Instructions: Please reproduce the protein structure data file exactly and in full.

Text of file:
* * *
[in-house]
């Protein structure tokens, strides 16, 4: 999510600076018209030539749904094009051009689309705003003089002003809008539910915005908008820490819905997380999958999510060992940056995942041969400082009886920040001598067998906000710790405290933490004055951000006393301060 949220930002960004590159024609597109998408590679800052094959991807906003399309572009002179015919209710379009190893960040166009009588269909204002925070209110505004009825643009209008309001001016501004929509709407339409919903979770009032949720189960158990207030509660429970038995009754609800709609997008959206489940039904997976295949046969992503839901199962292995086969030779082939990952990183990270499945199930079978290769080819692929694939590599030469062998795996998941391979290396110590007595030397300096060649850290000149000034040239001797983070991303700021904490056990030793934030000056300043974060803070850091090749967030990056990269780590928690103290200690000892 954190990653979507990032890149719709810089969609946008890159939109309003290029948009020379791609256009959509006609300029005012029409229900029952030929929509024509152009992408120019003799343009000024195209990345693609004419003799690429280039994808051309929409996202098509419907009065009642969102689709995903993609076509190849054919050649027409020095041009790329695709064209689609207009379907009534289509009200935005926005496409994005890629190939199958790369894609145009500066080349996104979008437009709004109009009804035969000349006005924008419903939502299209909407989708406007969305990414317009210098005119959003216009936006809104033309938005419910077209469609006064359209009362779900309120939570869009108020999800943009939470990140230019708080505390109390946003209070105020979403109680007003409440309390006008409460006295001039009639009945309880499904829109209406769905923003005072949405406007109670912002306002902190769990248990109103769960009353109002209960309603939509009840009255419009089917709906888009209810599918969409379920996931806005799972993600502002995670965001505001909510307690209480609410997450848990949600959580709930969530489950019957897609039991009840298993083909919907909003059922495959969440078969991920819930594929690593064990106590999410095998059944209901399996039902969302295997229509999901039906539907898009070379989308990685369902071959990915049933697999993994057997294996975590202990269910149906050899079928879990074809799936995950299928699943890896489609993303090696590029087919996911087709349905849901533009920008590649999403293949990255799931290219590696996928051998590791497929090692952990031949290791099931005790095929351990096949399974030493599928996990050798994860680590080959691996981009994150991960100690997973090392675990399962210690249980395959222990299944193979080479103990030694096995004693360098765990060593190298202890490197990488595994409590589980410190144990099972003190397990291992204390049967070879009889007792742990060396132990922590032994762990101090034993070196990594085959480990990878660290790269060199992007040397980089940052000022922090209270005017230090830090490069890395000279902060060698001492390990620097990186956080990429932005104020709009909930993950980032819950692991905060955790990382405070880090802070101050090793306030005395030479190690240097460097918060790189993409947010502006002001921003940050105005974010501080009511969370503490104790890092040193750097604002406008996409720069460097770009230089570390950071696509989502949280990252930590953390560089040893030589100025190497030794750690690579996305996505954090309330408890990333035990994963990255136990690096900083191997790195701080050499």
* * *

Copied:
[in-house]
């Protein structure tokens, strides 16, 4: 999510600076018209030539749904094009051009689309705003003089002003809008539910915005908008820490819905997380999958999510060992940056995942041969400082009886920040001598067998906000710790405290933490004055951000006393301060 949220930002960004590159024609597109998408590679800052094959991807906003399309572009002179015919209710379009190893960040166009009588269909204002925070209110505004009825643009209008309001001016501004929509709407339409919903979770009032949720189960158990207030509660429970038995009754609800709609997008959206489940039904997976295949046969992503839901199962292995086969030779082939990952990183990270499945199930079978290769080819692929694939590599030469062998795996998941391979290396110590007595030397300096060649850290000149000034040239001797983070991303700021904490056990030793934030000056300043974060803070850091090749967030990056990269780590928690103290200690000892 954190990653979507990032890149719709810089969609946008890159939109309003290029948009020379791609256009959509006609300029005012029409229900029952030929929509024509152009992408120019003799343009000024195209990345693609004419003799690429280039994808051309929409996202098509419907009065009642969102689709995903993609076509190849054919050649027409020095041009790329695709064209689609207009379907009534289509009200935005926005496409994005890629190939199958790369894609145009500066080349996104979008437009709004109009009804035969000349006005924008419903939502299209909407989708406007969305990414317009210098005119959003216009936006809104033309938005419910077209469609006064359209009362779900309120939570869009108020999800943009939470990140230019708080505390109390946003209070105020979403109680007003409440309390006008409460006295001039009639009945309880499904829109209406769905923003005072949405406007109670912002306002902190769990248990109103769960009353109002209960309603939509009840009255419009089917709906888009209810599918969409379920996931806005799972993600502002995670965001505001909510307690209480609410997450848990949600959580709930969530489950019957897609039991009840298993083909919907909003059922495959969440078969991920819930594929690593064990106590999410095998059944209901399996039902969302295997229509999901039906539907898009070379989308990685369902071959990915049933697999993994057997294996975590202990269910149906050899079928879990074809799936995950299928699943890896489609993303090696590029087919996911087709349905849901533009920008590649999403293949990255799931290219590696996928051998590791497929090692952990031949290791099931005790095929351990096949399974030493599928996990050798994860680590080959691996981009994150991960100690997973090392675990399962210690249980395959222990299944193979080479103990030694096995004693360098765990060593190298202890490197990488595994409590589980410190144990099972003190397990291992204390049967070879009889007792742990060396132990922590032994762990101090034993070196990594085959480990990878660290790269060199992007040397980089940052000022922090209270005017230090830090490069890395000279902060060698001492390990620097990186956080990429932005104020709009909930993950980032819950692991905060955790990382405070880090802070101050090793306030005395030479190690240097460097918060790189993409947010502006002001921003940050105005974010501080009511969370503490104790890092040193750097604002406008996409720069460097770009230089570390950071696509989502949280990252930590953390560089040893030589100025190497030794750690690579996305996505954090309330408890990333035990994963990255136990690096900083191997790195701080050499």